A proposal to open a hard cider brewery in a former church in a residential neighborhood is going to Gardiner City Council for the first time Wednesday night.

The brewery plan is the first application for a new zoning exemption allowing the city to approve some commercial uses in older, nonresidential buildings, such as churches, in the high-density residential district. The Planning Board approved the proposal last week, but it’s up to councilors to decide whether the new business will harm the character of the neighborhood.

The council is scheduled to meet at 7 p.m. Wednesday at City Hall.

The founder of Lost Orchard Brewing Co., David Boucher, of New Harbor, said the start-up company has made a strong case for the city to allow the business to open in the church. He said he’s looking to become part of the community and help by bringing more companies to the city.

“Hopefully we’ll kind of crack the door open and entice more business owners to come to Gardiner,” Boucher said.

The hard cider brewery would be a unique business that would encourage people to seek out the city, he said.

The former Gardiner Congregational Church building is close to downtown, but it’s bordered on three sides with residential properties. Directly across Church Street from the vacant building is an active church, First Baptist Church of Gardiner.

At least one nearby neighbor, Nate Mitchell, who lives on the other side of the street from the building, is against the proposal.

Mitchell, 84, has said the hard cider brewery would disrupt the tranquility of the neighborhood.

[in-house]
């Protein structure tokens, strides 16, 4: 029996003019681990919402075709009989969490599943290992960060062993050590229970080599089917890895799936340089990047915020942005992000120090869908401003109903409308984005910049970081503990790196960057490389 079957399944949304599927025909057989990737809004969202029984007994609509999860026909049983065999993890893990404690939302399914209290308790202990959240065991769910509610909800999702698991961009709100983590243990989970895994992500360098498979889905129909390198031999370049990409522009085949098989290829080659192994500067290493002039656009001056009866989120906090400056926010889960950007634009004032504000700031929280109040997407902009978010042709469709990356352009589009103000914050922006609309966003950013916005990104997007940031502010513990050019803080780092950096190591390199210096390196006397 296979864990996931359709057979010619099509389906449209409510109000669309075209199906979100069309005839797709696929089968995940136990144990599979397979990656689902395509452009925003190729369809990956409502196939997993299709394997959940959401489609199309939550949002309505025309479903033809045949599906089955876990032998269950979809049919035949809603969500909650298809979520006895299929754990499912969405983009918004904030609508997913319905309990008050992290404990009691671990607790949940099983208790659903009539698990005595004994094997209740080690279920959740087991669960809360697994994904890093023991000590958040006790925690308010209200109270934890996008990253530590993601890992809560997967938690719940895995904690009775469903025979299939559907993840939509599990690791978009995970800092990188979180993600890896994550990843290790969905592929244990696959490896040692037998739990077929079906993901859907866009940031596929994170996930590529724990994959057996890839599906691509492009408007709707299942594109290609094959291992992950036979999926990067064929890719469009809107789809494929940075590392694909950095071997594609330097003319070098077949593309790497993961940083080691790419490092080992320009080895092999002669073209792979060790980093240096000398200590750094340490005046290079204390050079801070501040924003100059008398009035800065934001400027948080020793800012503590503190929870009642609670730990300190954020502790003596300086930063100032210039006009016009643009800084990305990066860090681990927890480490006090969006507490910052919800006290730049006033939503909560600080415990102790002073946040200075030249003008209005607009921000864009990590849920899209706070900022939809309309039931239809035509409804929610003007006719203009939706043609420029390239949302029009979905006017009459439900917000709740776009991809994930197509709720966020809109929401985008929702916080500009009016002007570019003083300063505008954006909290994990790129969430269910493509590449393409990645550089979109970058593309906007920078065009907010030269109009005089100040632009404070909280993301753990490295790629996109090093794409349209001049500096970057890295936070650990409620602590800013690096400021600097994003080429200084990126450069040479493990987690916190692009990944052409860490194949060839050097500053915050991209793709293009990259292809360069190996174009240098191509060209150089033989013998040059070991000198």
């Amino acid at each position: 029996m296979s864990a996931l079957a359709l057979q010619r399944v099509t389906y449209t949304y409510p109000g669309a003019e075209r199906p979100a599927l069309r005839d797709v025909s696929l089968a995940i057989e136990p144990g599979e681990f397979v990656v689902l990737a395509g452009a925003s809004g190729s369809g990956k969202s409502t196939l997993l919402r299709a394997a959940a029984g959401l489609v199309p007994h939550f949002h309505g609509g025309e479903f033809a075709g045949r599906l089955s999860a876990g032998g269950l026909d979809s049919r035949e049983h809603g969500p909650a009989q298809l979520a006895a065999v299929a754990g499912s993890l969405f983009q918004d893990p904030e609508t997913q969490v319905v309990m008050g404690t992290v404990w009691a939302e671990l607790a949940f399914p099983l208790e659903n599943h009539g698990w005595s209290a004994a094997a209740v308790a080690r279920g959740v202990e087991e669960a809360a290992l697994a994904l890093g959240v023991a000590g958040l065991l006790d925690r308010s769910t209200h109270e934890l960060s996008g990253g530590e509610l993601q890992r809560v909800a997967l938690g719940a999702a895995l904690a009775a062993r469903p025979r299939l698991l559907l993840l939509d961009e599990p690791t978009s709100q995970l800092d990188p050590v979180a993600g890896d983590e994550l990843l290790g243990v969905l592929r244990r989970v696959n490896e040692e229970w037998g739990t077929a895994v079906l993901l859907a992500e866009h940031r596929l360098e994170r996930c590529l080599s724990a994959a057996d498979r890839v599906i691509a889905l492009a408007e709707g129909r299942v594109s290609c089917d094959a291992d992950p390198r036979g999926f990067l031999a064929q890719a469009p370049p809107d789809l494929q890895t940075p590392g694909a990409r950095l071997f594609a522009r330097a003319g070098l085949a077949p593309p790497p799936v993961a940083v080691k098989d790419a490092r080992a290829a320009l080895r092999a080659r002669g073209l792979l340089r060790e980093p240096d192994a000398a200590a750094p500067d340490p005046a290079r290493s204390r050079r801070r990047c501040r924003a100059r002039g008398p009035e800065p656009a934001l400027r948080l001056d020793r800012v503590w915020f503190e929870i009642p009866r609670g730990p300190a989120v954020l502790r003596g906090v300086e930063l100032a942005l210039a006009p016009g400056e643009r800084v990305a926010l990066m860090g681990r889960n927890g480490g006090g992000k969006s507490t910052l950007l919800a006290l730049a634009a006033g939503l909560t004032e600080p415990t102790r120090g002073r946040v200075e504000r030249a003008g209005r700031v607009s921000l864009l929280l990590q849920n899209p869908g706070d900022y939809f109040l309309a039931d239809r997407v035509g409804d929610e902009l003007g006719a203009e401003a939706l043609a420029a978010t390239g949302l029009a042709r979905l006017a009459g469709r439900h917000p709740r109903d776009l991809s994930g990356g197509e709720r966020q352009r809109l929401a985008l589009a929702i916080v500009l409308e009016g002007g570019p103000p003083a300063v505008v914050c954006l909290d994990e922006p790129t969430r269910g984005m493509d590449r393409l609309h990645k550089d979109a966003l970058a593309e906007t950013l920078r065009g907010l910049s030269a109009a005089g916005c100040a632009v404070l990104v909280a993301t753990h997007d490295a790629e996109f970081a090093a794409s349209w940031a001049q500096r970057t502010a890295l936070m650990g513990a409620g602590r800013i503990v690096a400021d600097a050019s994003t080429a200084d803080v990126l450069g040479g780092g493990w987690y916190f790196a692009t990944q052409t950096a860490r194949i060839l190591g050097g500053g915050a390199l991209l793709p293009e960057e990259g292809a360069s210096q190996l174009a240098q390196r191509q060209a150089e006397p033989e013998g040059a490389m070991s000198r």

The yellow former church, which was built in 1843, has been unused since the church closed in 2009.

Part of the review by the councilors is deciding whether the project would benefit the city in a way that wouldn’t happen if the building was developed under the current residential zoning restrictions. Councilors passed the new policy in June to allow for the creative reuse of buildings that are no longer economically viable or physically suitable for uses allowed in the districts in which they’re located.

Before the council can approve the plan, it must hold a second public reading of the proposal, according to Nate Rudy, director of economic and community development for the city. If councilors send the proposal to a second reading after their Wednesday meeting, the earliest the plan could be approved is at their Aug. 27 meeting, Rudy said.

Councilors are also scheduled to consider:

• approving a special event permit for the Bicycle Coalition of Maine to use the city’s Waterfront Park and part of Water Street for one of its BikeMaine stops.

• a consent agreement for Gardiner Federal Credit Union to use Brunswick Avenue as the entrance to its proposed site for a new branch building on the corner of Brunswick Avenue and Martson Road.

• accepting the final design of the Highland Avenue project prior to bidding out the construction piece of the project.

Paul Koenig — 621-5663

[email protected]

Twitter: @paul_koenig

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